When I debug the code in VS, the cities list, which I am returning have 3 objects in it along with the properties. When I call this endpoint I am receiving a response of 3 list items of empty objects.

How to resolve this issue?

Model Class:

public class City
    public string CityName;
    public string AssociatedCities; 
    public string Province;
    public int Status;

    public City(string cityName, string associatedCities, string province, int status)
        this.CityName = cityName;
        this.AssociatedCities = associatedCities;
        this.Province = province;
        this.Status = status;


public ActionResult<IEnumerable<City>> GetCities()
    return Ok(Cities);

This is how I am calling the endpoint

getCities() {
  .subscribe(result => {
    this.cities = result;
  }, error => console.error('Something went wrong : ' + error));

The response I get: Reponse Result

The response that is needed:

    "SearchCity": "Toronto",
    "AssociatedCities": "Ajax, Whitby, Toronto, Mississauga, Brampton",
    "Province": "ON",
    "Status": 1
    "SearchCity": "Vancouver",
    "AssociatedCities": "Vancouver, Vancouver City",
    "Province": "BC",
    "Status": 1

I have tried this already: Fresh ASP.NET Core API returns empty JSON objects

  • 3
    Please add your definition of Cities.
    – citronas
    Commented Jan 13, 2020 at 10:47
  • do you have public City() constructor? Please add default constructor and try one more time public City() {}
    – oleksa
    Commented Jan 13, 2020 at 10:49
  • Thanks will update it now. Commented Jan 13, 2020 at 10:49
  • 14
    The JSON serialiser doesn't support fields - use properties. i.e. public string CityName { get; set; } etc. Commented Jan 13, 2020 at 10:51
  • 1
    Thanks @KirkLarkin worked for me. Newbie here that' why made the mistake. Thanks again. Commented Jan 13, 2020 at 10:56

3 Answers 3


System.Text.Json currently does not support serialization/deserialization of fields and non-parameter-less, non-default constructors.

Your example model uses both fields and a non-default constructor. If you need to use a custom constructor for some reason, you would need to implement your own JsonConverter<T> to support that. This doc might be helpful for that: https://learn.microsoft.com/en-us/dotnet/standard/serialization/system-text-json-migrate-from-newtonsoft-how-to#deserialize-to-immutable-classes-and-structs

Only public properties with public getters/setters are supported along with the default, parameter-less constructor (what is referred to as Plain_old_CLR_object (POCO)). Note: If you are only serializing (i.e. writing), the setters generally don't have to be public.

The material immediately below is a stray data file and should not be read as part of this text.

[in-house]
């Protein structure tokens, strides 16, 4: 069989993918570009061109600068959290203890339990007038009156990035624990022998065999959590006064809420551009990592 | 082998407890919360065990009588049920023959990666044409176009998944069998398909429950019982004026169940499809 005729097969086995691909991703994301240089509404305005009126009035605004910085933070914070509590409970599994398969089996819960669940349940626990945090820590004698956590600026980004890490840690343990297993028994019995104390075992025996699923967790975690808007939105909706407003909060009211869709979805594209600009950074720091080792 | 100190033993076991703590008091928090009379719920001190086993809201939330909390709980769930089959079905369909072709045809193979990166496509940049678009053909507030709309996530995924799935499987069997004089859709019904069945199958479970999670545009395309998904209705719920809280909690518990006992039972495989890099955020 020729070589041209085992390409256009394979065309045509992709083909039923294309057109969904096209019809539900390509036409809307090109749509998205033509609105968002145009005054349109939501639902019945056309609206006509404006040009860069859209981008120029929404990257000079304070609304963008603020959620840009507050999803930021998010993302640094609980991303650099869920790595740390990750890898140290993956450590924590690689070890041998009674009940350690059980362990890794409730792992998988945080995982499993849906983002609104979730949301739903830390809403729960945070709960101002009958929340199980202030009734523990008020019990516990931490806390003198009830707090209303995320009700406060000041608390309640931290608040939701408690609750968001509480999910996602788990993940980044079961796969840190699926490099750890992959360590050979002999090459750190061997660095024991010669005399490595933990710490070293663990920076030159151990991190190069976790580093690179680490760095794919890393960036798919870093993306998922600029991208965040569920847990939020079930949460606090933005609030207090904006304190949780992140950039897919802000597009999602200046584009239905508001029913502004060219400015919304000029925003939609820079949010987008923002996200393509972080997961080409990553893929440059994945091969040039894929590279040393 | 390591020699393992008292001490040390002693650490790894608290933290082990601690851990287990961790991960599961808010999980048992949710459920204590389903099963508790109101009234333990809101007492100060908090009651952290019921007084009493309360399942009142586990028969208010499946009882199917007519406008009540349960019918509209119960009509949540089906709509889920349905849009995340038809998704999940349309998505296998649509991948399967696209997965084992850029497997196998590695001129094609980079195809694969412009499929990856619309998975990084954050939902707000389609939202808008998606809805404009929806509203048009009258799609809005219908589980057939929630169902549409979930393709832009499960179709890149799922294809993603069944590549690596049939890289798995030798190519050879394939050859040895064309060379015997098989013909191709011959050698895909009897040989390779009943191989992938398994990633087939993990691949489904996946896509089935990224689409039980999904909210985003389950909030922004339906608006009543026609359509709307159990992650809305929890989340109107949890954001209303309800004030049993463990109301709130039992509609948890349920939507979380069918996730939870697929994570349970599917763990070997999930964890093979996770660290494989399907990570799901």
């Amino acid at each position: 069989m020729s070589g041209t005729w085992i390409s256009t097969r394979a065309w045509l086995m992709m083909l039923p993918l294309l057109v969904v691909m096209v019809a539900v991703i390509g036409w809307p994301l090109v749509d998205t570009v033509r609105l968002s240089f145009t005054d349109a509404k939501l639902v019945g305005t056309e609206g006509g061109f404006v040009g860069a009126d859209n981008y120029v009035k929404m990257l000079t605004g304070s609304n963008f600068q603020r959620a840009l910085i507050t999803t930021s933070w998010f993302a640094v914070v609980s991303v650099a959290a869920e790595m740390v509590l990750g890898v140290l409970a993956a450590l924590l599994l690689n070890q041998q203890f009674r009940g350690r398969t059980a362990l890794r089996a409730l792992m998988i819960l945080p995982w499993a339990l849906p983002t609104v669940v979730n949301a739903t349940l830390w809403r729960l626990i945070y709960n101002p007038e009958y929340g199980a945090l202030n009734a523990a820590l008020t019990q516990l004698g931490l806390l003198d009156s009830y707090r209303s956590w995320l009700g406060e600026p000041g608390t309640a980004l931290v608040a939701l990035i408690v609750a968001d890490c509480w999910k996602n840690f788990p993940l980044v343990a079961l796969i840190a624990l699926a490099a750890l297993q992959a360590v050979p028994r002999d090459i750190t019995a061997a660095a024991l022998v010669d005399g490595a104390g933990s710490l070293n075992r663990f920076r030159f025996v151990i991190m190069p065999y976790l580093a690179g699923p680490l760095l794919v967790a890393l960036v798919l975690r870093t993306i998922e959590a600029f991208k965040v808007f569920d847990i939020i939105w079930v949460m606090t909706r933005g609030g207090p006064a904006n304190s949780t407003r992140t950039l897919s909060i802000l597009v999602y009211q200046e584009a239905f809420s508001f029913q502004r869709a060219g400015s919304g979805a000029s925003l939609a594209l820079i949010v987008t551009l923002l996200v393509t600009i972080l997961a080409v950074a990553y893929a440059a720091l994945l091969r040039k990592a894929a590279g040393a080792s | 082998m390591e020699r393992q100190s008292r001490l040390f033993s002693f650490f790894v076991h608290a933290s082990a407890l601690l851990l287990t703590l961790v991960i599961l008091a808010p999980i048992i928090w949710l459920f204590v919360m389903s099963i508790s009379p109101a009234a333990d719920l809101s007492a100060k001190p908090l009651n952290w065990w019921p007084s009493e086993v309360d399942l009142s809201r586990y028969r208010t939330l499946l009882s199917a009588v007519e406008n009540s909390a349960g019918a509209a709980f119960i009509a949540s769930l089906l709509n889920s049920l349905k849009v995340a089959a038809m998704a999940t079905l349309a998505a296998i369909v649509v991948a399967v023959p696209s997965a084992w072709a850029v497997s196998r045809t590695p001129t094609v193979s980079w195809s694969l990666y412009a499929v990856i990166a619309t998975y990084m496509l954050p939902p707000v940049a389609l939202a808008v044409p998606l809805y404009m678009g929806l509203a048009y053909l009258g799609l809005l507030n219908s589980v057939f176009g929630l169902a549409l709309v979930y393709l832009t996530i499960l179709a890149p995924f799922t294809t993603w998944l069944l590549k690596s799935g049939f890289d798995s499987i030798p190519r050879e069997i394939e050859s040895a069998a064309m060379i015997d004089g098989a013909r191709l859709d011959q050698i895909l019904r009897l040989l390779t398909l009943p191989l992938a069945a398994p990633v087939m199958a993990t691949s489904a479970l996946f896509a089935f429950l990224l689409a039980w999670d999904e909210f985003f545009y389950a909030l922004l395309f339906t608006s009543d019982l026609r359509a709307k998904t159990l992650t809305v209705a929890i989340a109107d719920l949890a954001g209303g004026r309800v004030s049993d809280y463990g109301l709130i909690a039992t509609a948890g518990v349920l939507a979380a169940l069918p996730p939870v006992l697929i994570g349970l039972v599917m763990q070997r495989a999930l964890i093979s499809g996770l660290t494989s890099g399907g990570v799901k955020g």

Properties are different from fields (and contain getters/setters).

Here is the fix:

public class City
    public string CityName { get; set; }
    public string AssociatedCities { get; set; }
    public string Province { get; set; }
    public int Status { get; set; }

In my case, I just added this in my ConfigureServices method in Startup.cs (I am using Dot Net 5.0)

  • 2
    It works for me. I've to add package: Microsoft.AspNetCore.Mvc.NewtonsoftJson
    – JoseH
    Commented May 2, 2021 at 12:05
  • I am using .net 6, same issue, and there is no Startup.cs, also no ConfigureServices method in the entire REST server project... Commented May 10, 2022 at 19:21
  • @JayImerman or for anyone having this issue .... get this nuget package Microsoft.AspNetCore.Mvc.NewtonsoftJson (choose your ,net supported version) andservices.AddControllers().AddNewtonsoftJson(); in your program file
    – Maria
    Commented Sep 16, 2023 at 7:46

Based on the fact that all your action does is return Cities, which presumably is a property or field defined on your controller, I'm going to take a shot in the dark and assume that you're setting that in another request and expecting it to still be there in this request. That's not how it works. The controller is instantiated and disposed with each request, so anything set to it during the lifetime of a request will not survive. As a result, Cities has nothing in this request, so you get an empty response.

If you need a list of cities in the action, then you should query those in that action. Also, for what it's worth, System.Text.Json does not currently support serializing fields, as others have mentioned in the comments, but you may still use JSON.NET instead, which does. See: https://learn.microsoft.com/en-us/aspnet/core/migration/22-to-30?view=aspnetcore-3.1&tabs=visual-studio#jsonnet-support

  • 1
    Thanks for your valuable time. The cities were setting up in the same request. As suggested by @krik Larkin and you as well i simply changed fields to properties like public string cityname to public string cityname {get; set;} and it worked. Commented Jan 13, 2020 at 14:09

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